I am sharing my reply to an implicit bias post that I read on an education listserv. I am having a very difficult time right now with what’s going on in the world. As a sociologist, I do not get to separate personal from work on issues like this. My community has always been in pain, fear, and survival mode, so I don’t really know how to describe what this moment in history is right now.
I have a picture of my 75-year-old mother at a prayer vigil for George Floyd in North Carolina. She has lived in segregation most of her life and mistreated for at least half of it because of her skin color. She’s been chased by the Klan and survived many movements, and yet in the picture, she looks so calm sitting there because she knows that there has been progress. She also knows that it does not feel like progress for me, her grandchildren, and great-grandchildren. It is my hope that the Academic Senate for California Community Colleges stays the course on these issues in a bigger way, especially in faculty hiring practices, closing equity gaps with accountability measures, and consequences for racism and discrimination on campuses.
I want to urge my colleagues to be aware that this global uprising is not really about implicit bias as much as it is about explicit bias. “Explicit bias” refers to the attitudes and beliefs we have about a person or group on a conscious level.
As an African American educator in California community colleges for over 25 years, I have been mostly wounded and hurt by explicit racism and discrimination by white folks who were intentional and knew very well what they were doing, the power they had to do it, and the protection they receive from the system. In this historical moment, it is time to call out all the implicit bias professional development that we have spent a lot of money on, but still see and endure the same racism in our institutions because the people who do not need the professional development are the ones who show up to the trainings and the ones who absolutely need the professional development, DO NOT! You get results when you call it what it is, and when there are consequences and repercussions for the behavior. That is what these uprisings are saying to the world and our educational institutions are not exempt.
I am very concerned that we are in some ways going to try to insulate ourselves from blame by viewing community colleges as “not the problem,” but the solution. It will be much more authentic for us to admit being a big part of the problem and a necessary part of the solution. For example, focusing on African Americans/Umoja students and Black athletes, we should be asking important research questions like the following:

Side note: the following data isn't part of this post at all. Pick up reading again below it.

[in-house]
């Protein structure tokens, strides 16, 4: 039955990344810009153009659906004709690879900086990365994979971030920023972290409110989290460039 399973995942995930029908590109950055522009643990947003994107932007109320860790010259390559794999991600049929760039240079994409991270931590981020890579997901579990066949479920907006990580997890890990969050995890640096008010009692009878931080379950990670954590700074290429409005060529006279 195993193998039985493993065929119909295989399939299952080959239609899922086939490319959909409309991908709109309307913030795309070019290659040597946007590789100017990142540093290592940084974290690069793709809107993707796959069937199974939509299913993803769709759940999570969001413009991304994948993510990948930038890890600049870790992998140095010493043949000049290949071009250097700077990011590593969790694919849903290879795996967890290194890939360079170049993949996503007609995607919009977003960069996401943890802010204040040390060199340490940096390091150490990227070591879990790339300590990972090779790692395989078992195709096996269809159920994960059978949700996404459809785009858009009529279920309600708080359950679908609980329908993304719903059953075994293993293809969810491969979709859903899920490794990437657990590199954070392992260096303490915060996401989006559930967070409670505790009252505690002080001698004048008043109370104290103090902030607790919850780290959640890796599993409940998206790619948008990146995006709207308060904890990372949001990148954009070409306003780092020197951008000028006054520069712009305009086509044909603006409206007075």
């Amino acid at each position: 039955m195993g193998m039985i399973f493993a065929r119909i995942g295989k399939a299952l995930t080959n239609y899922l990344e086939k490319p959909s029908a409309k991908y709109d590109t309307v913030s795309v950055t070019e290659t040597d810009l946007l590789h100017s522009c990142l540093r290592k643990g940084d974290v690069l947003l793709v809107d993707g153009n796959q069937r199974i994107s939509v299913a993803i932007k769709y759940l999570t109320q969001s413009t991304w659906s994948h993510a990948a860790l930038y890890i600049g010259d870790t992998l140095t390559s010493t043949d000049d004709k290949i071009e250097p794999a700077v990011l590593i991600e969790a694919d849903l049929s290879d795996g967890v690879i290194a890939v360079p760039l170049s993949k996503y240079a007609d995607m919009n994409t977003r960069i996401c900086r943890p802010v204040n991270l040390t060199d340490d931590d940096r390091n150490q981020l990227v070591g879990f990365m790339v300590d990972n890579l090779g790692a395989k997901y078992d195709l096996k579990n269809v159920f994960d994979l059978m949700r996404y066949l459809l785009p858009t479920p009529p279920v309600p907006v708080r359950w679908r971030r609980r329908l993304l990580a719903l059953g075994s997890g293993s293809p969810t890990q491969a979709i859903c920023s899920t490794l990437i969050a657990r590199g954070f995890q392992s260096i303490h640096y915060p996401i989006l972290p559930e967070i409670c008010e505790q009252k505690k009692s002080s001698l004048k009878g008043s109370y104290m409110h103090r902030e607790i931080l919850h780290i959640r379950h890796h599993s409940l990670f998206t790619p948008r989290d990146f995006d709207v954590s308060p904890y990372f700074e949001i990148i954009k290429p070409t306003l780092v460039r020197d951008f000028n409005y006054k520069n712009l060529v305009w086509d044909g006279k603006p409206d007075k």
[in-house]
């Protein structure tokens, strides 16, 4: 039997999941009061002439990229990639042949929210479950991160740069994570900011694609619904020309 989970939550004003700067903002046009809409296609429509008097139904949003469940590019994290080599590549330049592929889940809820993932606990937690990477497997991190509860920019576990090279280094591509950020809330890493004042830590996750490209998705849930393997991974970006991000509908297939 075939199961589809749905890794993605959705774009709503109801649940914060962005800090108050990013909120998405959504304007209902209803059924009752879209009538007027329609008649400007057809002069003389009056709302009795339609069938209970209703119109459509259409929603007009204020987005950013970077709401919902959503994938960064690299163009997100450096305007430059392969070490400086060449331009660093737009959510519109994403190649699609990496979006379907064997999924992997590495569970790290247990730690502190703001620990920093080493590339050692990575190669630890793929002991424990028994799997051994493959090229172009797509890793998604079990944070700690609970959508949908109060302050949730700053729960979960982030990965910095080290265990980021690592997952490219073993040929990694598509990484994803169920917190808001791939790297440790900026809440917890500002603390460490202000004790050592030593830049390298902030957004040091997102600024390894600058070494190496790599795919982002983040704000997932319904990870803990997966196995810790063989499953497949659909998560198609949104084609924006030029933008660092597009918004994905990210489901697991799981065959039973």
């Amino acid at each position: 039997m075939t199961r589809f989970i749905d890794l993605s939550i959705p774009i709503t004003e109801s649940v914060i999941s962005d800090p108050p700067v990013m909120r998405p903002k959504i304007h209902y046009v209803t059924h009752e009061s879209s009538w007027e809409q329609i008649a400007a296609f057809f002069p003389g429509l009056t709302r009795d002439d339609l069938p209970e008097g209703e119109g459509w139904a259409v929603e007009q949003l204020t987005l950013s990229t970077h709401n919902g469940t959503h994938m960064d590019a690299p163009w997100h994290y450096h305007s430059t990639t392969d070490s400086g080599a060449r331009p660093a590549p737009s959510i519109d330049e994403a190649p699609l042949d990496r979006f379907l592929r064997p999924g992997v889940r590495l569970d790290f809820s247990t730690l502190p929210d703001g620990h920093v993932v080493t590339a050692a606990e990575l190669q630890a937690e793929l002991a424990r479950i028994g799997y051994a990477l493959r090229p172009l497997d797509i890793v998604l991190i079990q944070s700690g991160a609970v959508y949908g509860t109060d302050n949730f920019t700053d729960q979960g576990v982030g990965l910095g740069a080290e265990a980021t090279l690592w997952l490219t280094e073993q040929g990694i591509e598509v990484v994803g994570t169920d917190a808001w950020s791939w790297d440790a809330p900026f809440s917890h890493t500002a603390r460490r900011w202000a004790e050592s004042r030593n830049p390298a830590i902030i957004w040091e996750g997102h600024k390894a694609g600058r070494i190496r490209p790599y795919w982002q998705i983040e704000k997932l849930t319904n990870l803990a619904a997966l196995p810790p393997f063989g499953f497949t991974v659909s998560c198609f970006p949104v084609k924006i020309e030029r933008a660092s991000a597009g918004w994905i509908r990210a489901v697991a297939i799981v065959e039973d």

- How does this data help us understand how this program is helping African American student completion rates?
- This program said they did these activities to support and improve African American student achievement, but there was no improvement, why?
- Why are we continuing to fund programs that show no progress in helping African American student success, but yet we keep doing the same support activities over and over and turning in the same reports?
- Why are we not collecting data from African American students about what they need to be successful? Why are we not funding departments to do those things and then measuring success?
- Why do we keep seeing all these programs closing the LOOP, but not closing the GAP? What is the point if the equity gap is not closing, but yet programs finish program review and colleges pass accreditation? Why should anyone be worried about Black students continuing to fall through the cracks, if institutions will not be held accountable when Black students fail?
- Where is the qualitative data that shows student engagement with African American athletes and their attrition rates, thru-put rates, matriculation rates in math and English, and completion rates connected to the programs that support them and receive equity funds, AB705 funds, Guided Pathway funds, Umoja funds, and any other funds designed to help African American students?
These are direct questions we should be asking and rates we should be measuring. I have been part of at least 30 Black student discussions on social media and Zoom meetings since these uprisings have started, including six at my own campus. They exposed violent police trauma and disdain for lack of college support at many institutions, which I could not disagree with when I reflected on both my student and professional experience. Sitting in shared governance meetings listening to folks rationalize and make excuses while blaming students for their own failure is disgusting to me. We push growth mindset, but tolerate and reward deficit thinking all day long in our system. Are we going to engage and listen to Black students about what they need? If so, this is the real data needed at this time.
These are questions I am asking on every listserv I am on. It’s personal and professional for me.